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Seven Days to Live 

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5 Wednesday

music

Whenever you're told somebody "needs no introduction," you can pretty much count on hearing one anyway. In the case of Vince Gill, you'd likely hear some impressive stats (20 Grammys, 40 charting singles, 26 million albums sold) and maybe some early history (stints with Ricky Skaggs, Rodney Crowell and, yes, Pure Prairie League). What you won't hear about — but really need to check out on YouTube — is Gill's brilliant confrontation with Westboro Baptist Church protesters. (Best line: "Are any of you guys Phelps-es, or are you like the C-team?") As of this writing, tickets for the country icon's 7 p.m. show at the Pikes Peak Center (190 S. Cascade Ave., pikespeakcenter.com) are available from online resale outlets. — Bill Forman

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6 Thursday

beer/film

New Belgium Brewing's annual Clips Beer & Film Tour makes a stop in the Springs once again. This year's 20 selected short films feature a panda "with an attitude about craft beer," a mountain bike brawl and a human-powered surf rig (apparently not the same as a wave-powered one), plus a lot more. The "beer-toting, film-traveling, nonprofit-benefiting" event kicks 100 percent of beer sales back to local charities — this year to Indy Give! participants UpaDowna and Medicine Wheel Trail Advocates. Head to America the Beautiful Park (126 Cimino Drive, newbelgium.com) at 7:30 tonight; admission is free, beers and samples are extra. — Craig Lemley

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7 Friday

tiny home

First there were McMansions, now we have tiny homes — two architectural structures at opposite ends of the spectrum, symbolically and physically. For those who like it small, versus unnecessarily energy-consumptive, the inaugural Tiny Home Jamboree will be a candy-land weekend. It runs from 9 to 6 today and Saturday, then 9 to 4 on Sunday, with free registration at the doors to the Western Museum of Mining and Industry (225 North Gate Blvd., tinyhousejamboree.com). From there it's lectures by lauded names in the movement plus tours of model homes, vendor info for your tiny supply needs, and much more. — Matthew Schniper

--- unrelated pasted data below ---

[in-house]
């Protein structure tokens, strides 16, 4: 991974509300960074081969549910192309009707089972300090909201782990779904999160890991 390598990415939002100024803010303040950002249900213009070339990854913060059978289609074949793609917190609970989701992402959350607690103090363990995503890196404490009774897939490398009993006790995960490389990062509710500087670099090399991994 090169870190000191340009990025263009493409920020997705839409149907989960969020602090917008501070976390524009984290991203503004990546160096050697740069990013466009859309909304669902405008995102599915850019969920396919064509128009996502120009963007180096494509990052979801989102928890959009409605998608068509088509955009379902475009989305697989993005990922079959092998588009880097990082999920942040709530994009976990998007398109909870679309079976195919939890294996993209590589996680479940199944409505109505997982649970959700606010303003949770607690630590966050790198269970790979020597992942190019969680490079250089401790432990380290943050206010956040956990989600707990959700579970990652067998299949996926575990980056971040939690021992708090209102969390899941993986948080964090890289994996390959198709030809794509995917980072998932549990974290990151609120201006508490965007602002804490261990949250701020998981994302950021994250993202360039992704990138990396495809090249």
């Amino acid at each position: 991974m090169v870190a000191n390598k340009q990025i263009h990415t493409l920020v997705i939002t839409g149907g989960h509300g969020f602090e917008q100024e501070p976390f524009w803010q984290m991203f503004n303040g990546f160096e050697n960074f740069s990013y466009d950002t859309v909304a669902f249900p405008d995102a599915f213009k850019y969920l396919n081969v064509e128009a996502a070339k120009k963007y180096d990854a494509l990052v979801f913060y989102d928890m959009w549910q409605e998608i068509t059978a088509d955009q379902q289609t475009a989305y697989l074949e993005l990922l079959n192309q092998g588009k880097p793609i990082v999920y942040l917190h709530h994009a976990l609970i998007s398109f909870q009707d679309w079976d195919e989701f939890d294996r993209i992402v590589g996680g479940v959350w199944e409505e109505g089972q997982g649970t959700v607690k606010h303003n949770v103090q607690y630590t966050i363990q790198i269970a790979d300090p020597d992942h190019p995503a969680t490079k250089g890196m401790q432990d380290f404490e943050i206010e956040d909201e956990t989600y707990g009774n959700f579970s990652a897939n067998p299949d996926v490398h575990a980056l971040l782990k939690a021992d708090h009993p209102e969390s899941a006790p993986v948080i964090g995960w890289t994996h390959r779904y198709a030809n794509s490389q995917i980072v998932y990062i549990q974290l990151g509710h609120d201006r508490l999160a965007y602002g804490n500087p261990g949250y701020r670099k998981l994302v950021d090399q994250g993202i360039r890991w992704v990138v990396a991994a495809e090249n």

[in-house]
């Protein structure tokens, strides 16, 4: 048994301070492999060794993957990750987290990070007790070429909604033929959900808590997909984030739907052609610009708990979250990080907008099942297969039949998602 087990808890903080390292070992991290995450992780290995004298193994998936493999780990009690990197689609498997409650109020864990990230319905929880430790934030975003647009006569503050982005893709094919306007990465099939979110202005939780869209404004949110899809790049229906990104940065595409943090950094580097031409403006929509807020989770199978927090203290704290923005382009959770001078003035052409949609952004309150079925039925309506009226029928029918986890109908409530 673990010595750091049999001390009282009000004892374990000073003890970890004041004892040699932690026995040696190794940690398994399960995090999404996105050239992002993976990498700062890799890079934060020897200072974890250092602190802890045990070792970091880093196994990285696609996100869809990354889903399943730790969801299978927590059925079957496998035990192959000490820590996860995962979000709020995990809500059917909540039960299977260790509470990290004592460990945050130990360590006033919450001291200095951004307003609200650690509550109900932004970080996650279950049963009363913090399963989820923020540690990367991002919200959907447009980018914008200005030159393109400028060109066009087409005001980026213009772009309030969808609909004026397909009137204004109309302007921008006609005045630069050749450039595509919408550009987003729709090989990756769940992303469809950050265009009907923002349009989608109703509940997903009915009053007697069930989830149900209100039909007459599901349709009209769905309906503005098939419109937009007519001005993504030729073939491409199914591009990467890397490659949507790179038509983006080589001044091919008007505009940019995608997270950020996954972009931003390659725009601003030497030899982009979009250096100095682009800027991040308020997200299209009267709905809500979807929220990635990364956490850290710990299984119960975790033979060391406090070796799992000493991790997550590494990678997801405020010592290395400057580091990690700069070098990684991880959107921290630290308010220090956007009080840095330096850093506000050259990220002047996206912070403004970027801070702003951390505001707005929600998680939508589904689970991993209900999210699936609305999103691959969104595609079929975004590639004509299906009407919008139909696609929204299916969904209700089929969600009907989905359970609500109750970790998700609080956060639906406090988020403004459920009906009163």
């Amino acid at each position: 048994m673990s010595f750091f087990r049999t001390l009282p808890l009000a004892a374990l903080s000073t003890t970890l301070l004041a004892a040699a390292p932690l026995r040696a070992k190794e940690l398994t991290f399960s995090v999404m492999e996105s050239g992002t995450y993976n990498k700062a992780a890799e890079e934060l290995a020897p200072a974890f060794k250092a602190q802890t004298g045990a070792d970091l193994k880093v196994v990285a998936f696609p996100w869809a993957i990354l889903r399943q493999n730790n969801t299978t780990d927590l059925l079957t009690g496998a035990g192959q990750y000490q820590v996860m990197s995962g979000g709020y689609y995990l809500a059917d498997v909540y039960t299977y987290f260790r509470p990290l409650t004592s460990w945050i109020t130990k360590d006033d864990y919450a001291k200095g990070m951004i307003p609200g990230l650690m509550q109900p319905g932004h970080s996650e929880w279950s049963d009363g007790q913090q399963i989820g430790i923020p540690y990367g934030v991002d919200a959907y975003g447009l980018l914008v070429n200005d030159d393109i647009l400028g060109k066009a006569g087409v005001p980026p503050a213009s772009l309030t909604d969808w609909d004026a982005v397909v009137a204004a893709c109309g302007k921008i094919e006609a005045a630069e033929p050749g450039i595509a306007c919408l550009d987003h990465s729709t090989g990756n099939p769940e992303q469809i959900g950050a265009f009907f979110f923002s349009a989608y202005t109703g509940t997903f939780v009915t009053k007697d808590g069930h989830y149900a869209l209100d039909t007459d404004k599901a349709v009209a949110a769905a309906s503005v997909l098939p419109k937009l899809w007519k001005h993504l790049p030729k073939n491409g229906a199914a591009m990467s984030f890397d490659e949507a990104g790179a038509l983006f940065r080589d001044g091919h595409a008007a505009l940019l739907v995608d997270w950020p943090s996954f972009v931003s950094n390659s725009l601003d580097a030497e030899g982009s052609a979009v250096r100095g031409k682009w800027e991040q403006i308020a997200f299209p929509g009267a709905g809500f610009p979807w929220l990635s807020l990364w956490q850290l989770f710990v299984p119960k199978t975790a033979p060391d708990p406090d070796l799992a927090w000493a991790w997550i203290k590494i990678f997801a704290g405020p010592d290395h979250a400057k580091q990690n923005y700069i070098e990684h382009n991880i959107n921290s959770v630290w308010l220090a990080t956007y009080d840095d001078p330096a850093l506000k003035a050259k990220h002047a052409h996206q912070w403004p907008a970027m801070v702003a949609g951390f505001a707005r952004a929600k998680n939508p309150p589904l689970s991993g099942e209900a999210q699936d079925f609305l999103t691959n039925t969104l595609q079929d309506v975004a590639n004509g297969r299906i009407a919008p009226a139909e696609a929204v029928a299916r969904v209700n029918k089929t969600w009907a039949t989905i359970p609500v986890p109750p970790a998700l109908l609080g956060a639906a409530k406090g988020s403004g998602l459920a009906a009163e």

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8 Saturday

art

Starry, Starry Night will be on display until February, but you can meet the artists and photographers of the exhibit tonight at its opening reception. It takes place from 5 to 8 at Gold Hill Mesa Community Center (142 S. Raven Mine Drive) and will include food, drink and live music. Part of what will be on the walls includes photographer and curator Sherry Brand's "character studies," or portraits of locals. Note: The man in the purple hat will be in attendance at the opening. — Edie Adelstein

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9 Sunday

sports

Because bicycling straight up a mountain for personal enjoyment sounds masochistic if not straight up Sisyphean, let's consider these be-helmeted ass-sweaters in terms of Maslow's hierarchy of needs. Physiological needs are met; safety needs are met; love, belonging, esteem — all good. That leaves self-actualization, otherwise known as (we'll hypothesize) an inexplicable desire to join the sixth annual Pikes Peak Cycling Hill Climb, a 12.5-mile, USA Cycling-sanctioned road race and adjoining noncompetitive cycling event. There are many categories and varying entry fees, so see coloradospringssports.org for more details. Otherwise, the gateway fee is $5 to $12 and does not include further psychological analysis. — Bryce Crawford

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10 Monday

music

It must be hard being sensitive — pouring your heart into your art, growing unironic facial hair, that kind of thing. Irish singer-songwriter Damien Rice has shown a knack for it, and so has South Carolinian Samuel Beam, better known by his stage name, Iron & Wine. Both hail from Christian households — pretty much obligatory growing up in either Ireland or the Bible Belt — and both have maintained an almost-ethereal sincerity, even if their faith may have wavered. So come share the love and inspiration at Red Rocks (18300 W. Alameda Pkwy., Morrison, redrocksonline.com). Tickets are $45 to $65, and showtime is 8 p.m. — Bill Forman

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11 Tuesday

stage

In case you missed the memo, yes, C.S. Lewis' writing by and large has a religious backbone — though the Jesus-allegory lion in Narnia was hard to miss. His short novel, The Great Divorce, is a dream of heaven and hell more like Alice in Wonderland than The Divine Comedy. Tonight and tomorrow, Anthony Lawton of Mirror Theatre (mission: "spiritual theatre for a secular audience") will present a one-man Divorce performance at Glen Eyrie Castle & Conference Center (3820 N. 30th St., gleneyrie.org/greatdivorce). The show begins at 7:30 and tickets are $29 or $39, with a dinner option available. — Griffin Swartzell

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